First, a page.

Are you and your business prepared for an earthquake? At the end of every October, the Emergency Preparedness for Industry & Commerce Council (EPICC) hosts a conference for emergency management professionals across Canada. It’s an amazing event for industry pros to learn the latest and greatest research and theories. The best part? The food is incredible.
I thought I would share some of their knowledge and enthusiasm here. Generally speaking, we’ll be going over the highlights and key points of this document, published by EPICC and the Institute for Catastrophic Loss Reduction (ICLR). However, If you’re up to absorbing 29 pages, it’s worth the time to read in full.
The EPICC guide is designed to minimize losses in the event of a major earthquake. These losses include loss of life, property, and resources. The guide is also designed for any size business. This makes it perfect for business owners, managers and supervisors. In addition, it’s suitable for anyone else with the power to develop and implement emergency preparedness and response plans.
Earthquake Risks and Impacts
Then there are the unrecorded earthquakes to consider. One example is the last mega-thrust earthquake to hit BC in 1700. According to the oral histories of the First Peoples, the resulting wave and landslides wiped entire villages off the map. The quake also sunk forests up and down the west coast of North America. Even Quebec gets its fair share of quakes. The province receives a 5-6 magnitude shake every 25 years or so. In addition, they receive a 6+ magnitude shake about once a century.
What to Expect
So what, as business planners, should we expect when a major earthquake hits? For west-coasters, I highly recommend the CBC’s podcast Fault Lines to get a really in-depth picture. But, in general, we should expect:
- Power outages – lasting days to weeks (even months, if you’re rural and there’s a lot of damage.)
- An earthquake may result in pipes being damaged. The damage may cause taps to run dry or continue flowing with unsafe water. This can last until a professional can be booked to fix things and they’ll be in high demand.
- Roads will be damaged. In Christchurch’s 2011 earthquake, sinkholes large enough to swallow cars opened in roadways. Liquification made areas impassable. In other examples, bridges, overpasses, tunnels, and off-ramps become unsafe to use.
- Roads will be clogged. People will be trying to get to their families. Emergency vehicles will be trying to get where they’re most needed. People will also be trying to evacuate (even if they don’t need to.)
- Fires are a major danger after an earthquake. Gas leaks are common and people are lighting candles. Damaged water systems and roads make fighting them difficult.
- Buildings may be unsound and shelter needed outdoors.
- If your building is coastal, there may be a tsunami coming in. In that case, full evacuation might be necessary.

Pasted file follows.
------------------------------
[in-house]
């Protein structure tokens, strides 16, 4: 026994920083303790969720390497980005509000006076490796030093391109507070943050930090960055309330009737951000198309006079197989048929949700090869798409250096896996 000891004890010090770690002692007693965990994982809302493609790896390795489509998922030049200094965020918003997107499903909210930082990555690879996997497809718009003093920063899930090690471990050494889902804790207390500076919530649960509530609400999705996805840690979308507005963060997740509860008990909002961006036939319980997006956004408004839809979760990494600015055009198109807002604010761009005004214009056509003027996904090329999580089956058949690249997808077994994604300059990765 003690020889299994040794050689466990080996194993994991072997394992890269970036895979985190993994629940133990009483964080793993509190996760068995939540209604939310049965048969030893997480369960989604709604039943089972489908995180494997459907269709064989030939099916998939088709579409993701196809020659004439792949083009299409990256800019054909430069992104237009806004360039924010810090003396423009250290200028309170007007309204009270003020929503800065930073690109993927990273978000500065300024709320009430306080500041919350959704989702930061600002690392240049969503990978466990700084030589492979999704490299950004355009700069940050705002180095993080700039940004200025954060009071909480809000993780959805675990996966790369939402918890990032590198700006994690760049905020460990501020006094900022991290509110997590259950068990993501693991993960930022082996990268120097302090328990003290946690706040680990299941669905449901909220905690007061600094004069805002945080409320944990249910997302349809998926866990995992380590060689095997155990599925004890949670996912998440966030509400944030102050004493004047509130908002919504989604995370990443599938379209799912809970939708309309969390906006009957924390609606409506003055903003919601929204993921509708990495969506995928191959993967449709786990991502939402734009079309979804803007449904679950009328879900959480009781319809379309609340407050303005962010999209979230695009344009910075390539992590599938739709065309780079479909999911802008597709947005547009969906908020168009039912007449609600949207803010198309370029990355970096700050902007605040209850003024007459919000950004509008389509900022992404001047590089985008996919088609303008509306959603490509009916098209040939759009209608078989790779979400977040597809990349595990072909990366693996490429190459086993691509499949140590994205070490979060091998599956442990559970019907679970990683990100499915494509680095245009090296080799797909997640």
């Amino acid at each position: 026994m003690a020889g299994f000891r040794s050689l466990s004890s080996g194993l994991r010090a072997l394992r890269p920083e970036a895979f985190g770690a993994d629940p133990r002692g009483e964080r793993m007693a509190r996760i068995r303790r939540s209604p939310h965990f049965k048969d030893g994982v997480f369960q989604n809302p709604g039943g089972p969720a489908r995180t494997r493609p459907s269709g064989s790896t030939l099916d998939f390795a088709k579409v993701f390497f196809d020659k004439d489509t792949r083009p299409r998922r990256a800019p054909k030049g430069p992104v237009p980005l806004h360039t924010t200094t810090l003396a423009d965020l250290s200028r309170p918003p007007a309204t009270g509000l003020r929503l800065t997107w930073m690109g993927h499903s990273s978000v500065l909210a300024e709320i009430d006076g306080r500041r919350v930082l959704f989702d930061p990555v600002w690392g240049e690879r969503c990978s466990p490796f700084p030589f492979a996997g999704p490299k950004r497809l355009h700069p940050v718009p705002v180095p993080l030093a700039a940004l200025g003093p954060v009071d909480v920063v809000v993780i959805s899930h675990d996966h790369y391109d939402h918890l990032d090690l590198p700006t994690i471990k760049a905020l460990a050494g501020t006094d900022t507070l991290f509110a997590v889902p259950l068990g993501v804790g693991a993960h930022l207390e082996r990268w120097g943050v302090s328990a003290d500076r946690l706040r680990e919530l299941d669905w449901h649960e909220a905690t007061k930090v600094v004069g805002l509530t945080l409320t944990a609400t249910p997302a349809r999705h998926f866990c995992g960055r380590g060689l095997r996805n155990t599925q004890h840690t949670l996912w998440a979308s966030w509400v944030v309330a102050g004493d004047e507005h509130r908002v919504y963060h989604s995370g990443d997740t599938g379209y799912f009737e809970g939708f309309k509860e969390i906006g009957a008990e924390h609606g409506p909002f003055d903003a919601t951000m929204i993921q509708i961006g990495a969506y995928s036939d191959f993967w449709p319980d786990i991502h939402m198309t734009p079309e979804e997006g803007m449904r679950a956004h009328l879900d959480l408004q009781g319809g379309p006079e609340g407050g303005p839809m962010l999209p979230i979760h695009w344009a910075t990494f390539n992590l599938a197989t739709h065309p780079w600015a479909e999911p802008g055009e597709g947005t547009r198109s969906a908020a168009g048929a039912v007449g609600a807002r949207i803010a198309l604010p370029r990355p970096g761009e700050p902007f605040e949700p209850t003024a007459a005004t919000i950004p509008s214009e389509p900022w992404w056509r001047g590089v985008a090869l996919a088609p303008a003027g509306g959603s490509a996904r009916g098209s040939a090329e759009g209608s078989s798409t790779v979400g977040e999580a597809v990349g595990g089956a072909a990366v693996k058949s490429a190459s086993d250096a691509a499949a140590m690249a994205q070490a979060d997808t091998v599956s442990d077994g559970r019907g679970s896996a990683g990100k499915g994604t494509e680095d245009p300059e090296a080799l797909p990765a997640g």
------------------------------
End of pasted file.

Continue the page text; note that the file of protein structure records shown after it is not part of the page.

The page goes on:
- Depending on the nature of your business, the severity of the quake, and dumb luck, you may have injured staff.
Why Prepare the Workplace?
The Legal Aspect
You might have legal responsibility. Responsibility may depend on the nature of your organization. An example is the continued care and well-being of your staff and guests. Government mandates that care homes, for example, have supplies and a comprehensive emergency plan. The government does not require this mandate for all industries and tourism and general business are two such examples. However, the government highly recommends that they have 72 hours of supplies on hand for staff and guests.
We get a lot of business customers who are skeptical about needing a full 3 day supply for their staff and guests. Often we hear people in this mindset leaning towards 24 hours or less. Their reasoning is that everyone will go home. But what if they can’t get home due to road closures or injury? What if they don’t have supplies or family at home? You may find they simply feel safer staying at work. You may also have to consider that your customers are from out of town and have nowhere to go. Or staff that commute who need supplies to make the long hike home.
A Bigger Picture
All of your staff may be able to make it to where they need to go. In this instance, I encourage you to look at ‘extra’ supplies as an opportunity for good public relations. No, your staff might not need it. However, imagine how grateful others would be for your organization’s generosity. In all honesty, the staff will probably need it. We cover the usefulness of emergency preparedness for business continuity at length here.
Think of emergency planning for your business this way. It’s an opportunity to ensure your assets (employees, facilities, and your building) are prepared to meet emergency conditions. These things are tied to your economic interests and ultimately factor into business continuity. Most businesses, especially small ones, won’t survive a disaster they aren’t prepared for.
Earthquake Planning is Everything Planning
As a rule of thumb, human beings have one set of basic needs: water, food, and shelter. More is ideal, but these things will keep us alive. When you ready yourself and those around you for an earthquake, you’re readying them for other emergencies too. There are some specialty items for each type of disaster such as sandbags for flooding and jumper-cables for the car. However, the essentials will always be the same.
By preparing for an earthquake, you’re most of the way to being prepared for everything else. From solar flares to extreme weather, to the more exotic emergencies we hear about, you’ll be covered. Everyone gains in being prepared for any situation where regular access to everyday luxuries is cut off.
The Emergency Plan
Creating an emergency plan can be overwhelming. There’s a lot to assess, analyze, and solve in every area of the business. The document provided at the beginning of this article by EPICC and ICLR contains a really great checklist to break the job into manageable pieces.